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Property Practitioners Act: How it Aims to Safeguard the Sector

Caveat Legal

  1. To date, the Estate Agency Affairs Act, No. 112 of 1976 (the “Estate Agency Affairs Act”) has regulated persons who qualified as estate agents. However, the new Property Practitioners Act, No. 22 of 2019 (the “Act”) seeks to regulate all role players in the property industry by repealing the Estate Agency Affairs Act and by bringing property practitioners (of whatever nature) under the ambit of the Act. Although the Act has not yet commenced and therefore compliance with it is not yet required, persons operating within the property industry should be cognisant of their obligations under the Act.

  1. The Property Practitioners Act seeks, amongst other things, to provide for the regulation of property practitioners, the continuation of the Estate Agency Affairs Board as the Property Practitioners Regulatory Authority, and for transformation of the property practitioners’ sector.  

  1. The definition of a property practitioner in the Act is broader than the definition of an estate agent in the Estate Agency Affairs Act. Broadly speaking, a property practitioner is a person who or which, for the acquisition of gain, holds himself, herself, or itself out as a person who or which, directly or indirectly, on the instructions of or on behalf of another –

  • sells, purchases, manages or publicly exhibits property or business undertakings or negotiates or canvasses for offers in respect thereof;
  • leases or hires or publicly exhibits for hire property or business undertakings or negotiates or canvasses for offers in respect of the lease or hire thereof;
  • collects or receives any monies in respect of the lease of a property or business undertaking;
  • provides, procures, facilitates, secures or otherwise obtains or markets financing for or in connection with the management, sale or lease of a property or a business undertaking; or
  • in any other way acts or provides services as intermediary or facilitator with the primary purpose of, or to attempt to effect the conclusion of an agreement to sell and purchase, or hire or let, as the case may be, a property or business undertaking.

  1. It should be noted that there are persons who/which are specifically excluded from being regarded as property practitioners, namely where such persons are not acting in the ordinary course of business, natural persons offering property for sale in their personal capacity, attorneys and candidate attorneys and sheriffs of the court. An important consequence of these exclusions for individuals is that, if you are letting or selling your property and it is not in the ordinary course of business, then you will not be regarded as a property practitioner. However, one should be alive to the fact that, under the Act, persons such as property managers, property developers, bond brokers, and bridging finance providers (save for those falling within the definition of a financial institution under the Financial Services Board Act, 1990) will be regarded as property practitioners.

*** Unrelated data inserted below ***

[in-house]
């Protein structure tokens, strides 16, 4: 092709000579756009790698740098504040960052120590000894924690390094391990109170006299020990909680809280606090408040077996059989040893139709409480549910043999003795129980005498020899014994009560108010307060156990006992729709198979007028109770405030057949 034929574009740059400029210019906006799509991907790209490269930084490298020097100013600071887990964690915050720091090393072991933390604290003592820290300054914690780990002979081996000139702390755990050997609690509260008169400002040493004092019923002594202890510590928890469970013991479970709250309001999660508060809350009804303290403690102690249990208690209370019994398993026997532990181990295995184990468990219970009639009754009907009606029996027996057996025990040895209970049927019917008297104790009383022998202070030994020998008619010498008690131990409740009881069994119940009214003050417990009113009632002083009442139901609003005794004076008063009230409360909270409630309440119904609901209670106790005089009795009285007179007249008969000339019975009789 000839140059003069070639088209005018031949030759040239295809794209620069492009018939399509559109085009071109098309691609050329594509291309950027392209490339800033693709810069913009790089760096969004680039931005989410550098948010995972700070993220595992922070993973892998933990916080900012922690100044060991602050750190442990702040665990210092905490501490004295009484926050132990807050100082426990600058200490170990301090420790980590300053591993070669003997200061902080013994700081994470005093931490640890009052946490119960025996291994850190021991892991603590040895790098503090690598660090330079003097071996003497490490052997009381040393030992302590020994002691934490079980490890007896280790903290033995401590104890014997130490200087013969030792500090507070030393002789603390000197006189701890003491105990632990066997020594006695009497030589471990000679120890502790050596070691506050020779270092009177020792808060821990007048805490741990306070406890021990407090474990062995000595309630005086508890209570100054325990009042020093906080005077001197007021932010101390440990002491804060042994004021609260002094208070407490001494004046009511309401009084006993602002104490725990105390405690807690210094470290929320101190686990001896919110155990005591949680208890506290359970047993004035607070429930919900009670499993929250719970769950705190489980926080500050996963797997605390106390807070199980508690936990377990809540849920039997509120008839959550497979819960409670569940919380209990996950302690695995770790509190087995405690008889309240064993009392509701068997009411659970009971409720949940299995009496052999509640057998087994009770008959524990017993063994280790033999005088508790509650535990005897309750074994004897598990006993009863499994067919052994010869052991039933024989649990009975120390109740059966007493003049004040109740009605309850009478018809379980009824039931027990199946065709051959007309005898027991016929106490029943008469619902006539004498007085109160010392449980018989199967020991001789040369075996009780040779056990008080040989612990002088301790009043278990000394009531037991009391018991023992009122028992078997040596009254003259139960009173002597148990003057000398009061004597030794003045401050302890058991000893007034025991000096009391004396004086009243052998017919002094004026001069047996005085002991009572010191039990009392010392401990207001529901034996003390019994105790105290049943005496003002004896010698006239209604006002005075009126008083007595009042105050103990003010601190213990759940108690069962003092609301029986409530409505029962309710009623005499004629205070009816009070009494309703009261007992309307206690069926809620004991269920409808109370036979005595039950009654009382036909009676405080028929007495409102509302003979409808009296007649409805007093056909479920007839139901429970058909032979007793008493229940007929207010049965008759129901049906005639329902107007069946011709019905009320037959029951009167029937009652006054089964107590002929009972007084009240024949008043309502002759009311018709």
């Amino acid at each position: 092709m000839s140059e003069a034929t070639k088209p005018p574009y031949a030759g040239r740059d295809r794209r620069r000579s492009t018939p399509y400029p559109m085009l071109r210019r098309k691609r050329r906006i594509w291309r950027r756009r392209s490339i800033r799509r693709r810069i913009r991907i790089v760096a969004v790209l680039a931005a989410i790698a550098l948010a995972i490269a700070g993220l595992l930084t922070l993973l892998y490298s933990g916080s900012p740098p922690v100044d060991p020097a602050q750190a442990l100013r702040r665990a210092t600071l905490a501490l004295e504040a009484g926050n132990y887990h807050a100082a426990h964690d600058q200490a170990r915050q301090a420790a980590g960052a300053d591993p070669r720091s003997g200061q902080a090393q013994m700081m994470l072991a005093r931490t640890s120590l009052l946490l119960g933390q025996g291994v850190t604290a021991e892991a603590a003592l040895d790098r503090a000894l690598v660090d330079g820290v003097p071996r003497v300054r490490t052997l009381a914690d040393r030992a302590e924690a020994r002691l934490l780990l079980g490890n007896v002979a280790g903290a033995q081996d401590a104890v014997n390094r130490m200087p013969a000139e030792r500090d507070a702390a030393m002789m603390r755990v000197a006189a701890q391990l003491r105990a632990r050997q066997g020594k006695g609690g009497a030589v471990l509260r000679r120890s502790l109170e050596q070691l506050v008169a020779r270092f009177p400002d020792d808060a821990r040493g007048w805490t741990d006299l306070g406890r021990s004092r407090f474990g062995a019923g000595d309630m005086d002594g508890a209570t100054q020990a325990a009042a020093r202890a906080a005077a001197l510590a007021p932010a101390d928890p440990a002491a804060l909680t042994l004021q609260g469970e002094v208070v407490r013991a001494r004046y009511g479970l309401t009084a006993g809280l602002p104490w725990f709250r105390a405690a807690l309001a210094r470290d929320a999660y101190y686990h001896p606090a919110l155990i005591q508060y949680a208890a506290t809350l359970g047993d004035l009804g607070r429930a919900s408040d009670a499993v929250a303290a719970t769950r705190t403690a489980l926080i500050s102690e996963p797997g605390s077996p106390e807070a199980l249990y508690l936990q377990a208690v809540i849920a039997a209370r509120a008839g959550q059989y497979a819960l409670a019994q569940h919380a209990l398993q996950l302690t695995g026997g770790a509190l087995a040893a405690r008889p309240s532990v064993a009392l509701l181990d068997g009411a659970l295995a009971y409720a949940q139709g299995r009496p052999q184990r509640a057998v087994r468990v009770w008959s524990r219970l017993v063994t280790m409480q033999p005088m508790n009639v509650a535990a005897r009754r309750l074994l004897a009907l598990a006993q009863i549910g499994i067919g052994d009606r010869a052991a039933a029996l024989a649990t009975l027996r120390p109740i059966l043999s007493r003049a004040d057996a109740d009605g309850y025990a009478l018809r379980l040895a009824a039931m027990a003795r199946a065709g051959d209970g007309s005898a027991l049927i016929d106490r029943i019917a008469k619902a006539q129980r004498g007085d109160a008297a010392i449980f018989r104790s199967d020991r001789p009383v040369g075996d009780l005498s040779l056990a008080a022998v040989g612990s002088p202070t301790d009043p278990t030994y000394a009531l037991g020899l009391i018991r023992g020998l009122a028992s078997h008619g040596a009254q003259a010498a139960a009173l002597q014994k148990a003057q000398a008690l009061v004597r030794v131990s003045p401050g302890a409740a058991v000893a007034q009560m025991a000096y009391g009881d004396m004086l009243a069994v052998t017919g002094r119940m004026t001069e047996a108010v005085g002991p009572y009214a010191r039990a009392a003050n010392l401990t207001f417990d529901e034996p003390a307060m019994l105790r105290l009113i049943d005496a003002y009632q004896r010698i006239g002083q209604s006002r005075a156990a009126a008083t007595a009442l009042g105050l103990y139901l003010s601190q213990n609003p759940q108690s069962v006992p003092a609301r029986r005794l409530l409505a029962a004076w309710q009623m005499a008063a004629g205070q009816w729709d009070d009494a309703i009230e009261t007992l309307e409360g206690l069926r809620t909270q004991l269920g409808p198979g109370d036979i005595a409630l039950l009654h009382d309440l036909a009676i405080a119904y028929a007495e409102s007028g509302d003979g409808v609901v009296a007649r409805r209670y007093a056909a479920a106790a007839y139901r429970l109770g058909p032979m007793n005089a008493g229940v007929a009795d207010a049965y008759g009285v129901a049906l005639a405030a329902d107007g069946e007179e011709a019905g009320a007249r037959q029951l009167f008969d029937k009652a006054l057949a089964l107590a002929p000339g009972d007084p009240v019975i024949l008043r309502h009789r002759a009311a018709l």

1. The main requirements of the Act (which are similar to those under the Estate Agency Affairs Act), are that (i) every property practitioner must apply annually to the Property Practitioners Regulatory Authority for a fidelity fund certificate and (ii) a property practitioner is also required to open a separate trust account. If a property practitioner is a company (or other juristic person), then every director (or similar) of the company must be in possession of a fidelity fund certificate. It should be noted that, if one is found guilty of an offence under the Act, which includes the failure to have a valid fidelity fund certificate, this could lead to a fine or imprisonment. 

  1. One would expect that the above requirements could place an additional administrative burden on property practitioners, not to mention the ongoing costs of obtaining a fidelity fund certificate and operating a separate trust account.

  1.  In addition to the obligations of holding a fidelity fund certificate and opening a trust account, a new feature of the Act (which aims to protect consumers) is that property practitioners (for the most part, agents who are letting and/or selling properties), before accepting a mandate to sell or lease a property, are required to obtain a disclosure form from the seller or landlord and to provide that disclosure form to the buyer or tenant. If the disclosure form is not signed, completed or attached to the agreement, then the property will be regarded as having been sold or let on the basis that no defects were disclosed to the buyer or tenant and that party may have a claim against the property practitioner. 

  1. In conclusion, all role players in the property sector (particularly those who were not previously governed by the Estate Agency Affairs Act) should be careful to check whether they fall within the ambit of the Act and, if there is any doubt, they should obtain legal advice or contact the Property Practitioners Regulatory Authority for clarification.

Ashleigh Dawson

Ashleigh has a BSocSci LLB (both summa cum laude) from UKZN and an HDip Tax from Wits, and was admitted as an attorney in 2009. She spent time at Fasken in its dispute resolution department and then at Glyn Marais specialising in corporate, commercial, M&A and property work. Ashleigh joined Caveat in 2021 focusing on commercial and M&A work.

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